My inner John Calvin  (sometimes I have to arm wrestle him into quietude) occasionally whispers this reminder to me: Faith is not about having all the answers. Rather, it’s about learning to live confidently with unresolved questions.
That’s the healthiest place to locate oneself on the theological spectrum because it allows -- indeed, encourages -- a lively conversation that can deepen one’s commitment to the faith community that provides a safe space in which asking hard questions is a normal way of proceeding.
Thus, I was almost envious of the Catholic church when I read the results  of a recent Knights of Columbus/Marist Poll.
It turns out, according to the poll, that Catholic Millennials -- those between 18 and 29 -- are willing to disagree with church leaders, including the pope, in various ways, and yet two-thirds of them (a huge landslide in any political election) say they want to learn more about their faith.
Church members and leaders who are terrified of change and who think they have locked in all answers for eternity may be profoundly distressed by the news that members of the younger generation often take issue with church teachings. But I see it as a sign of health. I wish, in fact, that all Protestant branches, especially ones that identify themselves as fundamentalist or conservative, would welcome such questioners in their ranks rather than discouraging them and in some cases declaring them apostate.
I’m not suggesting that there aren’t core teachings the church should defend and continue to explain to each new generation. In fact, if it didn’t do that it wouldn’t be the church. But I am suggesting that your Catholic church and my Presbyterian denomination both must understand a lesson rising from the Emergent Church Movement , which Tom Roberts of NCR has been writing about for some time now.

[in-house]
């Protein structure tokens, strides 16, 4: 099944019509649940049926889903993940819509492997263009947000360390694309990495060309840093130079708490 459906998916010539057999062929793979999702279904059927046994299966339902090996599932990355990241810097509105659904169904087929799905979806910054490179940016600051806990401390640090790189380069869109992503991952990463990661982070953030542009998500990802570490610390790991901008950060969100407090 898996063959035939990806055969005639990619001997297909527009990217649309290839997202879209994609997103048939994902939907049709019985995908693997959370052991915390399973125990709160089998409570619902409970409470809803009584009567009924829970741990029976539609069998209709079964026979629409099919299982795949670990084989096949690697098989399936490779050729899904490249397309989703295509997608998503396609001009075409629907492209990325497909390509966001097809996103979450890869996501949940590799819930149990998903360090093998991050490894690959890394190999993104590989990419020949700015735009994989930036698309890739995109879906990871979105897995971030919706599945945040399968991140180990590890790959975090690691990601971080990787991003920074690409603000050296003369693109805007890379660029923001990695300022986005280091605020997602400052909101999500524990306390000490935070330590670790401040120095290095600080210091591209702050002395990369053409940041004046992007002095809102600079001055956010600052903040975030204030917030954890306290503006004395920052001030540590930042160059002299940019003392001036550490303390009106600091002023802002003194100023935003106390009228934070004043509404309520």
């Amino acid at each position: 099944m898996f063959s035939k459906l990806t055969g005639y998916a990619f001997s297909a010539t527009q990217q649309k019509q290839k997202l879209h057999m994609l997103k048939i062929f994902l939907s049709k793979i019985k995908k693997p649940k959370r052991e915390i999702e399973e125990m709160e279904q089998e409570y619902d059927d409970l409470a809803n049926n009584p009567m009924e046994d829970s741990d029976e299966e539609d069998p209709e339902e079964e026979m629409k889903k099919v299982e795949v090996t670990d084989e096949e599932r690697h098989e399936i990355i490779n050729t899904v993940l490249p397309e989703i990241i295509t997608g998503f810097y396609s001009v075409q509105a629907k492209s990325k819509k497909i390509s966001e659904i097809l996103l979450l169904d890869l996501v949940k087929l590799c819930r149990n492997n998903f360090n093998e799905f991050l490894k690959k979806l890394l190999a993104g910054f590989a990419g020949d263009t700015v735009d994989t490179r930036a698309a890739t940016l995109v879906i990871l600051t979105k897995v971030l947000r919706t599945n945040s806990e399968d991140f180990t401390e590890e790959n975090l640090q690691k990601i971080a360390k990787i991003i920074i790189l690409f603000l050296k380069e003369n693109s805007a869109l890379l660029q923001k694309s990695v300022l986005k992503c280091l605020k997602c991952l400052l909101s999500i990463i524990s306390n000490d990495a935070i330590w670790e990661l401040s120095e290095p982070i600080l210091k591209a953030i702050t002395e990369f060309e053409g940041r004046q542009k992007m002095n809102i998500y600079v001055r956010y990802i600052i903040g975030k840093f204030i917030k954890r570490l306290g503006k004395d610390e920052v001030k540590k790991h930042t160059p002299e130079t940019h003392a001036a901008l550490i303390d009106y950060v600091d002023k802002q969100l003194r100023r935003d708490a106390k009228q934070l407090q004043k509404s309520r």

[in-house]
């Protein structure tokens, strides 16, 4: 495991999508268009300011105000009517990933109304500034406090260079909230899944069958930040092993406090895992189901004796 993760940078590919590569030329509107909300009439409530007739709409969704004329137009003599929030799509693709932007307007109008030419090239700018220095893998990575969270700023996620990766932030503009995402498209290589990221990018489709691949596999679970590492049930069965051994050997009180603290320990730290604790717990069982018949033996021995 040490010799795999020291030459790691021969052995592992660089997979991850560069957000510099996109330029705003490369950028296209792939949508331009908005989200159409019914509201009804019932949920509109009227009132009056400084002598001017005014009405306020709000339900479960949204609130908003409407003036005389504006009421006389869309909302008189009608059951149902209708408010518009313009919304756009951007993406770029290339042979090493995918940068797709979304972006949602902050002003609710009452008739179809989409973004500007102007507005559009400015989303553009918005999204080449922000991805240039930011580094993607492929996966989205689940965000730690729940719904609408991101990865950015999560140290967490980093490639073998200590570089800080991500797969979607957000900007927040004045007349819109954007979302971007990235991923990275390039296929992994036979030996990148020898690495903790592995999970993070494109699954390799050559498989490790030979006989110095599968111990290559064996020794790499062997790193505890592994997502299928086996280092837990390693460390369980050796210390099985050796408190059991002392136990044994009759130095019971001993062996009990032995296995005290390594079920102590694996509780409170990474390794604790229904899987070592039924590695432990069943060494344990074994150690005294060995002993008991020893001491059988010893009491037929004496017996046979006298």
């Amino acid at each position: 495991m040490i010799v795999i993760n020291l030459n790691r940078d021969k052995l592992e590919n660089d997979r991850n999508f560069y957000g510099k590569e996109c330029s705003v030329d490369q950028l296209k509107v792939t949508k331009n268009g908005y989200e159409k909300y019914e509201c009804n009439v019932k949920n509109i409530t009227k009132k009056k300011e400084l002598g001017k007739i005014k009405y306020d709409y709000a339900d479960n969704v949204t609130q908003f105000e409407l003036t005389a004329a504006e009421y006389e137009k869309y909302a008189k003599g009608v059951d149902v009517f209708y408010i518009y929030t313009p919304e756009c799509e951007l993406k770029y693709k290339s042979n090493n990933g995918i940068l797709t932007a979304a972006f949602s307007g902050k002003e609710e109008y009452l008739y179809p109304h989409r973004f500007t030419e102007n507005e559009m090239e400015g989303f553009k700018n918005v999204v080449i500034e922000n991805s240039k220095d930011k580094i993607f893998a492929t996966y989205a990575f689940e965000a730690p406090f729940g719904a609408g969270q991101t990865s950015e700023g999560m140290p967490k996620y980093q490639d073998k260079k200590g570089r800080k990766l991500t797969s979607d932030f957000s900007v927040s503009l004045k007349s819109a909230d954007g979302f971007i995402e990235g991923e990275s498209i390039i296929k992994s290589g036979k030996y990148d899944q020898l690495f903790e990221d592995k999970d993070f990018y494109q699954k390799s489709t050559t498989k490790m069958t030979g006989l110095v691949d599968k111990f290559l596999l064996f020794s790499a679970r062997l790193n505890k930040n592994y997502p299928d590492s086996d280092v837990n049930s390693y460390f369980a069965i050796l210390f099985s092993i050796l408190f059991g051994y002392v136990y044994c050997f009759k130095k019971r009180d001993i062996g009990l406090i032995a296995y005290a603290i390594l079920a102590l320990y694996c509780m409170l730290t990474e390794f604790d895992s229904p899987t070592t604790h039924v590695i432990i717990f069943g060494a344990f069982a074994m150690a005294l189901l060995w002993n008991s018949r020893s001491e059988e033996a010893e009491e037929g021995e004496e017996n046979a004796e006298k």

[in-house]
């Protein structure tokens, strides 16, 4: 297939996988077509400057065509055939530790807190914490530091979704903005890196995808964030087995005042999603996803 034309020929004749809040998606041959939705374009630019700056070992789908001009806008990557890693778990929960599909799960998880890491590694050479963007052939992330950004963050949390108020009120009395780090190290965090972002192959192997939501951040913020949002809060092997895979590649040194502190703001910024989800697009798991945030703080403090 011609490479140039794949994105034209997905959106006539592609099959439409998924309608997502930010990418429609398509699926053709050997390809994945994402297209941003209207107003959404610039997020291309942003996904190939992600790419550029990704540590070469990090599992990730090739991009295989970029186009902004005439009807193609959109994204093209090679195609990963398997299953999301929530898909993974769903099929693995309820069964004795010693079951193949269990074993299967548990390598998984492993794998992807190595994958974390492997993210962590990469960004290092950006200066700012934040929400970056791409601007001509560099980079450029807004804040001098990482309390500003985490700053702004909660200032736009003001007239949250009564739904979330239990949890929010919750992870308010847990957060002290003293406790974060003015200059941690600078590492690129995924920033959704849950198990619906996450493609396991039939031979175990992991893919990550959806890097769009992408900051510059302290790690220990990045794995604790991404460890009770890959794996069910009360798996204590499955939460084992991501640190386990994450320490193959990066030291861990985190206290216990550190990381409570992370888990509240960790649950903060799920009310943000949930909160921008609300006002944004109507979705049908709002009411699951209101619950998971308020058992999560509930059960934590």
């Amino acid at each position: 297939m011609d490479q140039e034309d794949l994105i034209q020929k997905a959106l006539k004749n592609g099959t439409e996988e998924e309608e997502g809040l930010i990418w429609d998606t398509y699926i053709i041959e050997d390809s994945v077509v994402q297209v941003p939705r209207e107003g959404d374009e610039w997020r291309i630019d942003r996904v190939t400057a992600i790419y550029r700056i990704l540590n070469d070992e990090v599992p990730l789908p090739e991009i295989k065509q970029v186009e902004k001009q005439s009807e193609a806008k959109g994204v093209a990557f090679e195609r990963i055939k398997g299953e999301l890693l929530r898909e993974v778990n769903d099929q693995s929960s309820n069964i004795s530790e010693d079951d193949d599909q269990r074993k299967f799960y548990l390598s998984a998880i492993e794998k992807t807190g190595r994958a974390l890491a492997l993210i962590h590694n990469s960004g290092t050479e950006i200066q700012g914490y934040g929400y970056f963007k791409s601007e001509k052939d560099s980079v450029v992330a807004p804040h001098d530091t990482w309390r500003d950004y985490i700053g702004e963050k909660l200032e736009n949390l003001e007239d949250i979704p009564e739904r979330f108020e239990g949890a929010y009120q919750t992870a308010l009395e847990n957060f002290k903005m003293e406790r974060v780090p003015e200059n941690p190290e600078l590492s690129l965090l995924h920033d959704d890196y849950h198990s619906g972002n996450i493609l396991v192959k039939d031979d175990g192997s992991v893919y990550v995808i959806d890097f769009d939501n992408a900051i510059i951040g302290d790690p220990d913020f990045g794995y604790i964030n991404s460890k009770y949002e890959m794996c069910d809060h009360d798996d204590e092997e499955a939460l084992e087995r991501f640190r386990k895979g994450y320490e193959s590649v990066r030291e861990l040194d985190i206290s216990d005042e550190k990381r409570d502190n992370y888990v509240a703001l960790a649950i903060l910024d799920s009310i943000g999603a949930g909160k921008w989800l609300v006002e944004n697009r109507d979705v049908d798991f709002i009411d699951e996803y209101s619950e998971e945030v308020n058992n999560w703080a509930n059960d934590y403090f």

Tony Jones, author of The New Christians, puts that lesson this way: “Emergents believe that truth, like God, cannot be definitively articulated by finite human beings.” So talking about truth, he suggests, requires the Benedictine virtue of humility.
Supreme Knight Carl Anderson was right to say that “there is much good news for the church in this (KofC/Marist) survey,” though perhaps he had in mind results that show 82 percent of Catholic Millennials believe commitment to marriage is under-valued and not the results that found exactly that same percent of Catholic Millennials see morals as “relative.”
As religion columnist Terry Mattingly noted, the latter result means that four out of five Catholic Millennials agree with this statement: “Morals are relative; there is no definite right and wrong for everybody.”
As I say, this might be seen as evidence that a big segment of Catholics is in deep moral trouble and utterly out of sync with the late Pope John Paul II’s 1993 encyclical, Veritatis Splendor , in which he wrote that there are “universal and unchanging moral norms.”
But how much better to view the results as an opportunity to gather as a community of faith and engage in a probing and deep conversation about what Catholic Millennials mean by “relative” and what the late pope meant -- and by implication, the church itself might mean -- by “unchanging.”
What a wonderful opportunity for the church to be open to hearing its younger generation and for that generation to be open to hearing the teachings and traditions of their church.
If this were happening in my Protestant church, the goal would not be to beat the kids into theological submission, nor would it be for the kids to beat the church into abandoning its historic confessions of faith. Rather, the idea would be to know and to be known, to listen, to speak from the heart, to continue the kinds of conversations that true families have.
These poll results are, in effect, an invitation to a family Thanksgiving meal -- with all the joys and risks that such meals imply.
[Editor's Note: Tammeus' next column will be posted April 7. We can let you know when it is posted, if you sign up for an e-mail alert .]
Bill Tammeus, a Presbyterian elder and former award-winning Faith columnist for The Kansas City Star, writes the daily “Faith Matters ” blog for The Star’s Web site and a monthly column for The Presbyterian Outlook. His latest book, co-authored with Rabbi Jacques Cukierkorn, is They Were Just People: Stories of Rescue in Poland During the Holocaust . E-mail him at email@example.com.